There have been a couple of signs my first teaching year has gone well. Not all the course assessment forms have been processed yet, but I’ve scored well on the survey numbers I’ve seen so far. I’ve also had a lot of requests for reference writing, and I suppose students must think you’re OK – or somehow impressive – to ask for a reference. And, most pleasingly, some of my International Criminal Law students invited me for a drink, where the question above was asked.
In theory, I’m meant to be turning the PhD into a book. However, before I even get back to work on the book, by the end of this week I am meant to:
- settle the marks on my exam with the second marker (done);
- meet with my faculty-appointed mentor to check on my progress (done);
- help draft an advice for a colleague (fun, but lots of work);
- write a book review;
- peer-review an article for a journal a colleague edits;
- respond to queries from an author on the last article I peer-reviewed for a journal;
- chat with a friend about a line of argument in their PhD;
- speak with someone the faculty may be recruiting as a consultant/external teacher on a pilot project I seem to be taking the lead on; and
- write a 3,000 word journal note on Somalian piracy (present draft over 5,000 words).
Still, I’m not complaining. It’s good to be busy doing things you enjoy, and the real upside of academic life is the variety and freedom to manage your own time.
Oh, and I’ve just discovered I may have committed myself to too much classroom teaching next year as I didn’t realise you get teaching credit for supervising new research students. Seems obvious that that should count as teaching once pointed out, though, doesn’t it?
Sunday, June 8, 2008
As the course convenor I was obliged to be there at the start of the paper to make sure no students had problems along the lines of: “My exam paper appears to be missing/written in Chinese/the paper for another course/on fire, etc”. I also had to flip through the materials my students were allowed to bring in and check they hadn’t smuggled any forbidden knowledge in through notes in the margin.
It should be a reasonably easy thing to turn up to your own exam on time. Except, of course, the law school does not have its own exam hall and the central exam timetablers can send you pretty much anywhere. We also have a pretty spread out “campus”, which includes many anonymous-looking or poorly signposted buildings that could easily be just another office block.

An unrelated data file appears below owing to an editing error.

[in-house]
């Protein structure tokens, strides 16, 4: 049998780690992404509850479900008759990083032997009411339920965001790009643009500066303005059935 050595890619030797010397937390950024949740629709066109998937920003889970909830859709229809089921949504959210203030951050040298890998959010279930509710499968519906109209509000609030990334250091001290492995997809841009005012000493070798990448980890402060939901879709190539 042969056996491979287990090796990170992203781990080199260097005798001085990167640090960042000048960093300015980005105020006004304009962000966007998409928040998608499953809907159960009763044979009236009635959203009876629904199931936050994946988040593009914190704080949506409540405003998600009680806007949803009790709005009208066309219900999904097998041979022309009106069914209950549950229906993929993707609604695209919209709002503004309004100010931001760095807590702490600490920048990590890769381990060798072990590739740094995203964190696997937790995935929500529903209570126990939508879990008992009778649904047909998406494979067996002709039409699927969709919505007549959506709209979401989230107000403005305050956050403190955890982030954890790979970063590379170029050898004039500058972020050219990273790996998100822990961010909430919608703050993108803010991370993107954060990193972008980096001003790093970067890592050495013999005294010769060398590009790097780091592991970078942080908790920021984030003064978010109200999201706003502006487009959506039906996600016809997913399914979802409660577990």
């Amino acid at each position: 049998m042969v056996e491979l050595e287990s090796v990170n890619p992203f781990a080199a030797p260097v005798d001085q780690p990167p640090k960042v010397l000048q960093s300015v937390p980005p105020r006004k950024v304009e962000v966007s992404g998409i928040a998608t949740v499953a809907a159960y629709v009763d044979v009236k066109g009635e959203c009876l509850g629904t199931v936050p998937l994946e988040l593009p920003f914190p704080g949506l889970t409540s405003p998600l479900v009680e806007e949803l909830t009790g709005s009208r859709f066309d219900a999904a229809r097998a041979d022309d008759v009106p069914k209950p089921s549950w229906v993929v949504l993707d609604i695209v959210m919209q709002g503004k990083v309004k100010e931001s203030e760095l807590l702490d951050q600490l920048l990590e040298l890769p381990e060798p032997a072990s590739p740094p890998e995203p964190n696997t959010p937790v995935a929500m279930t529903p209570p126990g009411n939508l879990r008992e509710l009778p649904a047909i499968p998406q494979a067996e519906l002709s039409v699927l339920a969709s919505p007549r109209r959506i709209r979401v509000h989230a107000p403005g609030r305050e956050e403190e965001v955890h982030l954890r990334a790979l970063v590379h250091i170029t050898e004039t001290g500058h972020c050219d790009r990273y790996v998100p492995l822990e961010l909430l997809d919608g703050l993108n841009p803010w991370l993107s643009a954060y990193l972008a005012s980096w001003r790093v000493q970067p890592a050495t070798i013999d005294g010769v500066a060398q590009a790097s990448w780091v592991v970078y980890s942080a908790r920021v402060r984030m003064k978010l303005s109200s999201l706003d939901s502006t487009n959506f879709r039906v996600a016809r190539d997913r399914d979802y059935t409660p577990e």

Leaving - I thought - plenty of time, I set off in search of my exam. Despite the heat of the day (a rare full sun and 25 degrees centigrade in humid London), I’d worn a suit and tie. I think my idea was that students shouldn’t see me looking too relaxed while they had to face a masters’ exam. Whatever I had in mind, it didn’t work out well.
The street my exam was on was easy enough to find. No problem there. But as I wandered around the top of it, I noticed few building had numbers on display, and none of those numbers was high enough. I began to get edgy. I still had a few minutes up my sleeve, but not really enough to go back to my office, check details, and set out again.
I crossed a major road. The other side was a new street. I had a missing building on my hands.
Beginning to breath faster and perspire slightly, I pulled out my mobile to call my secretary. I say “my”, but she works for eight other people as well – mostly more senior than me. She has been around for a while though, and is a gold mine of practical information. Calling her would have certainly answered my problems.
If I’d had her number.
At this point, I did what any calm, collected young academic in a suit and hard-soled shoes would do in a crisis. I ran.
Three or four blocks later, dripping on the front desk at the graduate office, I panted out my problem and they pulled out the map of exam locations. I mentioned the street name.
“You do know that on that street the numbers run up one side to the main cross-road and then back down the other?”
Well, I did now. I’d showed up at the wrong end of the street. Good thing it was only another three or four blocks to run back.
I’ll say one thing about exam panic. At least it prevents LLM students noticing that their examiner, who’s seven minutes late, has just dried his shirt out by standing in front of the hand-drier in the men’s room.
Monday, June 2, 2008
Courting Disaster has been off-line for nearly 18 months – and let’s face it, it was hardly updating regularly towards the end of that time.
So, here we are: rebooted and hopefully updating two or three times a week.
In brief, the last eighteen months have consisted of:
- moving house (yes, again!) in December 2006, to the most adorable part of Cambridge, Newnham;
- interviewing for three or four teaching positions and being offered a lectureship at a London university;
- submitting the PhD thesis in May 2007;
- marrying the love of my life in Canberra in June 2007;
- being examined on the PhD in August 2007;
- starting the new job in September 2007;
- crawling elated, scared and knackered by turns through a first term of teaching (while commuting from Cambridge);
- graduating from the PhD and having a second wedding ceremony (well, a blessing) for UK friends and visiting Australian family in November 2007;
- having a quiet Christmas in Dahab, Egypt;
- crawling elated, scared and knackered – but generally more confident - through a second term of teaching;
- writing questions for and administering exams (and there’s a blog in that!);
- marking, marking and bloody marking exams (only 84 undergraduate essays, three dissertations, 92 exam scripts and double marking the same again);
- proposing a couple of new courses;
- getting the PhD turned into a book proposal, peer-reviewed, committee-approved and a contract issued with a publisher; and
- oh, look it’s just about our first wedding anniversary.
Busy? Just a bit.